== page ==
We see in our second reading that those who do not recognize that Jesus is the Good Shepherd calling everyone to Himself are absolutely misguided.  “I, John, had a vision of a great multitude, which no one could count, from every nation, race, people, and tongue.  They stood before the throne and before the Lamb…”  There, at the throne are all those who Jesus shepherds.

 

What does a Good Shepherd do?  He takes care of His sheep.  All of His sheep.  Always.  From the time each soul is created through all of eternity, the Shepherd cares for us.  That is one of the big things that distinguishes the Trinity from pagan gods – whether those are the pagan gods of the Old Testament, or the so called gods of today’s religions, or a tree, or anything else we put in place of the Trinity – our loving God seeks a personal bond with us as a lively engaged relationship .  Rejoice in that!

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Theme in our Life Today

The Jews in this Sunday’s reading and gospel were invited to allow Jesus to shepherd them – they had a choice and Jesus would respect whatever choice they made.  Our relationship with Jesus is a daily choice with incredibly wonderful outcomes for those of us who choose correctly.

 

“My sheep hear my voice…”  Do you hear it?  Do you hear the voice of God speaking to you?  What is He telling you?  Is it what you want to hear?  Do you hear Him as a Good Shepherd…or maybe more as a parole officer?  Is God there to take care of you, or is He there to “get you”?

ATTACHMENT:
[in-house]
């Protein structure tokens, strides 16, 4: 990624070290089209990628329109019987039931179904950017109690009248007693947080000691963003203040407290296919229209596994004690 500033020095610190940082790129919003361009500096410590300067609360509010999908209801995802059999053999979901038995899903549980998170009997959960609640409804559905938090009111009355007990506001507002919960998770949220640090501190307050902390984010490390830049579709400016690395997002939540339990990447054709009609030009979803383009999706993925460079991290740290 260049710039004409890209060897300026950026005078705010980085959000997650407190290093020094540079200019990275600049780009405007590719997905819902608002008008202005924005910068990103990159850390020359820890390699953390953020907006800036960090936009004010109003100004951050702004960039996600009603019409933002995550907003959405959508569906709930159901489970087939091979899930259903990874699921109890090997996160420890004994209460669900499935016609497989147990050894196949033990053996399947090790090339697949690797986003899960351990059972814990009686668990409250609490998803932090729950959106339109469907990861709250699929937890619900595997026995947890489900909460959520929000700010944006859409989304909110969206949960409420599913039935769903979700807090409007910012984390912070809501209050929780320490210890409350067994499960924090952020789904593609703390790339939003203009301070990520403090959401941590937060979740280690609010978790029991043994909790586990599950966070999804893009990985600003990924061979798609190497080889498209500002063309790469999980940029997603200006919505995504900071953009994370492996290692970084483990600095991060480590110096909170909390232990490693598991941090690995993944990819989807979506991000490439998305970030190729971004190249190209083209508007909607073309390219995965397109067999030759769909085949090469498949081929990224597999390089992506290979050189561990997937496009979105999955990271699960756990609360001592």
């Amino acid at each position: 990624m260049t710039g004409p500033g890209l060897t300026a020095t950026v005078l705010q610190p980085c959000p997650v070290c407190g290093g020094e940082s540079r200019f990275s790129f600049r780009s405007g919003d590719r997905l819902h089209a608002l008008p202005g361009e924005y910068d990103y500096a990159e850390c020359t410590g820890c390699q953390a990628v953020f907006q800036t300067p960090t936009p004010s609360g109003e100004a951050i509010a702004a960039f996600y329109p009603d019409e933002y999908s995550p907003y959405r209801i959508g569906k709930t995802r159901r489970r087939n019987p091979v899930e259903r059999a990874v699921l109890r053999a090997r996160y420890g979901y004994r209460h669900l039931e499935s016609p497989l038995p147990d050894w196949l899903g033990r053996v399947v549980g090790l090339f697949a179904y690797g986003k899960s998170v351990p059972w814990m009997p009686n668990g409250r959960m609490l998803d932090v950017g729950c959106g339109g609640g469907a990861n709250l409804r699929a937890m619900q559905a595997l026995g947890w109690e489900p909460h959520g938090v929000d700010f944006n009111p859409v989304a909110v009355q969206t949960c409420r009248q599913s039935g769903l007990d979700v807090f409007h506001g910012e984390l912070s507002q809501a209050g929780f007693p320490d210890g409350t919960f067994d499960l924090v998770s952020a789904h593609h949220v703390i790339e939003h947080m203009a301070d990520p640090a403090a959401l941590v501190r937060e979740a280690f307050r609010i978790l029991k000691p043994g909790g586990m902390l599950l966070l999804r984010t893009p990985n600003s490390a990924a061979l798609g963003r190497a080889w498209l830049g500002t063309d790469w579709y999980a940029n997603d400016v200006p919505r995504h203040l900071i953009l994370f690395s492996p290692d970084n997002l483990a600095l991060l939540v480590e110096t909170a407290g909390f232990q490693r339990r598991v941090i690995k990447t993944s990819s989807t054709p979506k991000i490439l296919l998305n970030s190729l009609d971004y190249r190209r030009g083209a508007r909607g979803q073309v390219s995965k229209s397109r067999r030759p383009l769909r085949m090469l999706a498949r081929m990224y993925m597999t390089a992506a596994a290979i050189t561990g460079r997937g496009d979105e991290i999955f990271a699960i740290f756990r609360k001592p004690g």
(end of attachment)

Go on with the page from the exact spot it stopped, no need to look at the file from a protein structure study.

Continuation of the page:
Is what you hear and absorb into your heart, soul and mind the Truth of God, or some goofy and warped manipulation of the Truth that mankind can twist to fit your own desire?  Is God right and you might just be wrong?  Are the teachings of the Church around faith and morals derived from the Good Shepherd, or do you make your own teachings to fit what you think is the Truth?

 

Does the Good Shepherd want good things for you?  Do you think you are a lost sheep that the Good Shepherd has simply forgotten?  Will you accept the good things that the Shepherd wants for you?  Is it worth the trouble that the Shepherd asks you to undertake for someone else?  Are you willing to show someone else what a smile from the Good Shepherd looks like?  Are you willing to extend your time to someone simply because they are a child of God the Good Shepherd has put them into your life, even if it is only for a moment?

 

Will you listen for His voice?  Will you be willing to take a risk to help someone else, trusting that the Good Shepherd will take care of you too?  Will you sit and listen to another of the Good Shepherds sheep, and just listen because they are lonely?

 

Will you smile at the Good Shepherd?  He sure is smiling at you!!

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To Prepare for this Sunday’s Liturgy, consider the following: 

  • Get to Reconciliation so you can hear the Good Shepherd

  • Pray the Rosary, and as you begin tell God something you have never said to Him

  • Spend time at the Adoration Chapel

  • Add another Catholic app to your phone that you can check real quick throughout the day to be reminded that you are loved!